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Title: Bile acid-induced necrosis in primary human hepatocytes and in patients with obstructive cholestasis

Accumulation of bile acids is a major mediator of cholestatic liver injury. Recent studies indicate bile acid composition between humans and rodents is dramatically different, as humans have a higher percent of glycine conjugated bile acids and increased chenodeoxycholate content, which increases the hydrophobicity index of bile acids. This increase may lead to direct toxicity that kills hepatocytes, and promotes inflammation. To address this issue, this study assessed how pathophysiological concentrations of bile acids measured in cholestatic patients affected primary human hepatocytes. Individual bile acid levels were determined in serum and bile by UPLC/QTOFMS in patients with extrahepatic cholestasis with, or without, concurrent increases in serum transaminases. Bile acid levels increased in serum of patients with liver injury, while biliary levels decreased, implicating infarction of the biliary tracts. To assess bile acid-induced toxicity in man, primary human hepatocytes were treated with relevant concentrations, derived from patient data, of the model bile acid glycochenodeoxycholic acid (GCDC). Treatment with GCDC resulted in necrosis with no increase in apoptotic parameters. This was recapitulated by treatment with biliary bile acid concentrations, but not serum concentrations. Marked elevations in serum full-length cytokeratin-18, high mobility group box 1 protein (HMGB1), and acetylated HMGB1 confirmed inflammatory necrosismore » in injured patients; only modest elevations in caspase-cleaved cytokeratin-18 were observed. These data suggest human hepatocytes are more resistant to human-relevant bile acids than rodent hepatocytes, and die through necrosis when exposed to bile acids. These mechanisms of cholestasis in humans are fundamentally different to mechanisms observed in rodent models. - Highlights: • Cholestatic liver injury is due to cytoplasmic bile acid accumulation in hepatocytes. • Primary human hepatocytes are resistant to BA-induced injury compared to rodents. • Primary human hepatocytes largely undergo necrosis in response to BA toxicity. • Cholestatic liver injury in vivo is predominantly necrotic with minor apoptosis. • Rodent models of bile acid toxicity may not recapitulate the injury in man.« less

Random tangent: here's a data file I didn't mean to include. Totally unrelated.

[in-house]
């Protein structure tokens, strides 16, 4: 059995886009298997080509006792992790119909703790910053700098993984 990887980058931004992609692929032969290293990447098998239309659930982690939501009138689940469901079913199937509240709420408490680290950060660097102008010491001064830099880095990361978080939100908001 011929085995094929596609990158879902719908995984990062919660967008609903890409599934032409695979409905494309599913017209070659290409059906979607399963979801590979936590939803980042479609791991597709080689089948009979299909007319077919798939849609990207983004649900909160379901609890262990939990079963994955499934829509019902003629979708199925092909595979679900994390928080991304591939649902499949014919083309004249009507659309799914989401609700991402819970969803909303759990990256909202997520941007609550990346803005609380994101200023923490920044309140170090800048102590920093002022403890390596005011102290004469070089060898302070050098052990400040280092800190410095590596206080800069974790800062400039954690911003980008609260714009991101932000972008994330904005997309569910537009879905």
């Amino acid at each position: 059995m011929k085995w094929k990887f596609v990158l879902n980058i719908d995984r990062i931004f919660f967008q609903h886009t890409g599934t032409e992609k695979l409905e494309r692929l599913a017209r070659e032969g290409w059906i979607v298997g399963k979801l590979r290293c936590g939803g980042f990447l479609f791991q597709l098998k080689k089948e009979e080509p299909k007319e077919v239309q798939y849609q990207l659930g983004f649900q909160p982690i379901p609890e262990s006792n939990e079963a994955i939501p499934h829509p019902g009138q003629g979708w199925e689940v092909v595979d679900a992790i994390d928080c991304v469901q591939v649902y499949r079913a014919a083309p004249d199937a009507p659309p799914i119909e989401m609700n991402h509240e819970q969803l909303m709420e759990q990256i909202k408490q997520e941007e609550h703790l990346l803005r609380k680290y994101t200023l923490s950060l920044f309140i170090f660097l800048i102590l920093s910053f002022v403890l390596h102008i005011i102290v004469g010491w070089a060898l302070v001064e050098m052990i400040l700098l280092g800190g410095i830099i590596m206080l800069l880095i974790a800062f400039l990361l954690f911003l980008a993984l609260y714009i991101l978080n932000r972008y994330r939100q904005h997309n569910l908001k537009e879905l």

Authors:
;  [1] ; ;  [2] ;  [3] ;  [1] ; ; ;  [4] ;  [5] ; ;  [2] ;  [1] ;  [3] ;  [1]
  1. Department of Pharmacology, Toxicology & Therapeutics, University of Kansas Medical Center, Kansas City, KS (United States)
  2. MRC Centre for Drug Safety Science, Department of Molecular and Clinical Pharmacology, Institute of Translational Medicine, University of Liverpool, Liverpool (United Kingdom)
  3. Department of Internal Medicine, University of Kansas Medical Center, Kansas City, KS (United States)
  4. Department of Surgery, University of Kansas Medical Center, Kansas City, KS (United States)
  5. Department of Pathology, University of Kansas Medical Center, Kansas City, KS (United States)
Publication Date:
OSTI Identifier:
22465712
Resource Type:
Journal Article
Resource Relation:
Journal Name: Toxicology and Applied Pharmacology; Journal Volume: 283; Journal Issue: 3; Other Information: Copyright (c) 2015 Elsevier Science B.V., Amsterdam, The Netherlands, All rights reserved.; Country of input: International Atomic Energy Agency (IAEA)
Country of Publication:
United States
Language:
English
Subject:
60 APPLIED LIFE SCIENCES; AMINOTRANSFERASES; APOPTOSIS; BILE; BILIARY TRACT; CHOLIC ACID; CONCENTRATION RATIO; GLYCINE; HUMAN POPULATIONS; INFLAMMATION; INJURIES; LEVELS; LIVER; LIVER CELLS; NECROSIS; PATIENTS; POLYPEPTIDES; RODENTS; TOXICITY